Lambing has picked up the pace and is moving faster than it appeared it once would. After the last weekís arrivals weíre about ĺ done. As one wise observer noted, weíll probably be done just in time for it to warm up. Itís been brutal dealing with the cold and snow. Weíve wrung about as much fun out of hauling buckets of warm water across the yard as we possibly can. The snow removal that seemed like a piece of cake in December and the first half of January turned ugly. Itís imperative to keep the small feed lot cleaned out. Even on some of the coldest days the ewes want to be out wandering around and accessing their hay mangers even after theyíve been fed inside. Overall, the animals seem to be handling this better than we are. Of course none of them are over 60 years old either.

Last week I was able to help someone who was having car trouble. They needed a ride to Ikeís after their car refuse to move once put in gear. It was no problem as I hoped if something like that happened to me someone would do the same. Flash ahead to Friday afternoon. I needed to get some bags of feed so Iíd left work early that afternoon. I checked the lambing barn and seeing the coast was clear I headed for the store that has everything Fleet Farm doesnít. It had been snowing hard prior to that and began snowing even harder. Along with that there was a haze in the air making visibility worse. I thought about turning around to wait until the snow let up then bought but thought Iíd better get it done. It was tough to tell where the edge of the road was and Iíd had a run in earlier in the week. Iíd been clearing along the end of the driveway to widen it when suddenly one side went down. I gingerly made my way back up the side of the ditch hoping I wouldn't flop it on its side.

I was underway with the pickup when I approached the crest of a hill and decided I should squeeze over towards the shoulder a little to avoid hitting anyone coming the other way. The landscape was pure white and the edge of the road was indistinguishable.  All the sudden I could feel the pickup start to get sucked towards the ditch. After struggling to gain control it pulled me in to a stop. I shoveled frantically and a Good Samaritan came by and offered to help. Unfortunately there was no place to hook onto their vehicle so I sent her on her way. Iíd made progress shoveling and was getting the pickup to move towards the pavement. Another Good Samaritan, this time a neighbor with a pickup. Good thing as I was about gassed after all that shoveling. I hooked up the chain and he got the tow strap attached. A couple good yanks and the pickup made it out. He wouldnít take anything for it Best of all, I made it to get my feed in a timely fashion and we didnít wreck anything.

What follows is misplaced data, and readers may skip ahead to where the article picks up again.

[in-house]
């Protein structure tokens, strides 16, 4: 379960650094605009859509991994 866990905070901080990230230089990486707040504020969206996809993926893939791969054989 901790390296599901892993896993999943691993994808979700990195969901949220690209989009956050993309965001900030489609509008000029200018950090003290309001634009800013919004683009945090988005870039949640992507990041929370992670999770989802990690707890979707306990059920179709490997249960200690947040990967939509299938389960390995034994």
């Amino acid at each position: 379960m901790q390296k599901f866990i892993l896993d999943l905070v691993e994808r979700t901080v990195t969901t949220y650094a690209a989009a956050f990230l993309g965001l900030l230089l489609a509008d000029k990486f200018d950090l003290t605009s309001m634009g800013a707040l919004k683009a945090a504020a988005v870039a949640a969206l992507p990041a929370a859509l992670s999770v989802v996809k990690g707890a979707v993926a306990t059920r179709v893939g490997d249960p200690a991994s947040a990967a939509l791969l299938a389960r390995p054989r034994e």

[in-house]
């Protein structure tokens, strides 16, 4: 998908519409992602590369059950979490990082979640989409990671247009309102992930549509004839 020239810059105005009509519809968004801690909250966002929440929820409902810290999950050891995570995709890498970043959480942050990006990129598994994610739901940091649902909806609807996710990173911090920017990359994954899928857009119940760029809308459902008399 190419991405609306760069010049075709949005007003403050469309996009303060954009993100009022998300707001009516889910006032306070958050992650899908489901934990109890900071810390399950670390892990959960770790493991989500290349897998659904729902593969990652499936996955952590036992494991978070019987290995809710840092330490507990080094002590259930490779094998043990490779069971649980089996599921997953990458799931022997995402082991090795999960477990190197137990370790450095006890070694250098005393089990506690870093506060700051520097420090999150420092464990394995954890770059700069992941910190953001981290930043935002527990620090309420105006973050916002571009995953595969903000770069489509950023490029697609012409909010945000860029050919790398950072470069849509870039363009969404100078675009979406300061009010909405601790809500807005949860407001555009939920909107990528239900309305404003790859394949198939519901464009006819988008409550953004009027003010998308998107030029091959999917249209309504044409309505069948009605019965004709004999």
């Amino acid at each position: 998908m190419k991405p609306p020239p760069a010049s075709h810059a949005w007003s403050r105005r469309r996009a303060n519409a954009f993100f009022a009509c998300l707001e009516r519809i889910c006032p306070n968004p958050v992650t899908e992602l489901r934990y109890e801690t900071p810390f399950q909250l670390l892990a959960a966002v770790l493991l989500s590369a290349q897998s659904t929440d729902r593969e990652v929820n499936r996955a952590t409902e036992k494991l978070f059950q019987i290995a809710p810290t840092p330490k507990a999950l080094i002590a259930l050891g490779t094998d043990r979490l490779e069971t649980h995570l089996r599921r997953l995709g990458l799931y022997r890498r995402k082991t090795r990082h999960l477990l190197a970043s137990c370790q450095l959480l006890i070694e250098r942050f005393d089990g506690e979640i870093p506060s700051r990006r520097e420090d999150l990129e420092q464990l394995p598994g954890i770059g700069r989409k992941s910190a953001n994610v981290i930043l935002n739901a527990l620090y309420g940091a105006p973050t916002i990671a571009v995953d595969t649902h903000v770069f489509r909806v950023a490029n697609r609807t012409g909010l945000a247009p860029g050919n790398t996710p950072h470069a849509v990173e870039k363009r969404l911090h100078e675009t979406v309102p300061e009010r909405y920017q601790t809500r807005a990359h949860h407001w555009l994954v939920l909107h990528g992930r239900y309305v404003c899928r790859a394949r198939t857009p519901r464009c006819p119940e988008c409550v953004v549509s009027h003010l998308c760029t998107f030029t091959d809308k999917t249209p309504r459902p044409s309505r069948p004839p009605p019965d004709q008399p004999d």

After all this happened I had to think to myself thatís the way it ought to be. We help each other get through this and lifeís other predicaments because one never knows when itís your turn in the barrel. Pay it forward whenever you can.

See you next weekÖreal good then.
Time itself is bought and sold, the spreading fear of growing old contains a thousand foolish games that we play. (Neil Young)

Offline mike89

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Re: Fencelines
« Reply #694 on: March 05, 2019, 06:29:57 PM »
After all this happened I had to think to myself thatís the way it ought to be. We help each other get through this and lifeís other predicaments because one never knows when itís your turn in the barrel. Pay it forward whenever you can.

yuppers!!!!   :happy1: :happy1:
a bad day of fishing is still better than a good day at work!!

Offline Dotch

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Re: Fencelines
« Reply #695 on: March 12, 2019, 12:01:20 PM »
I'm winning...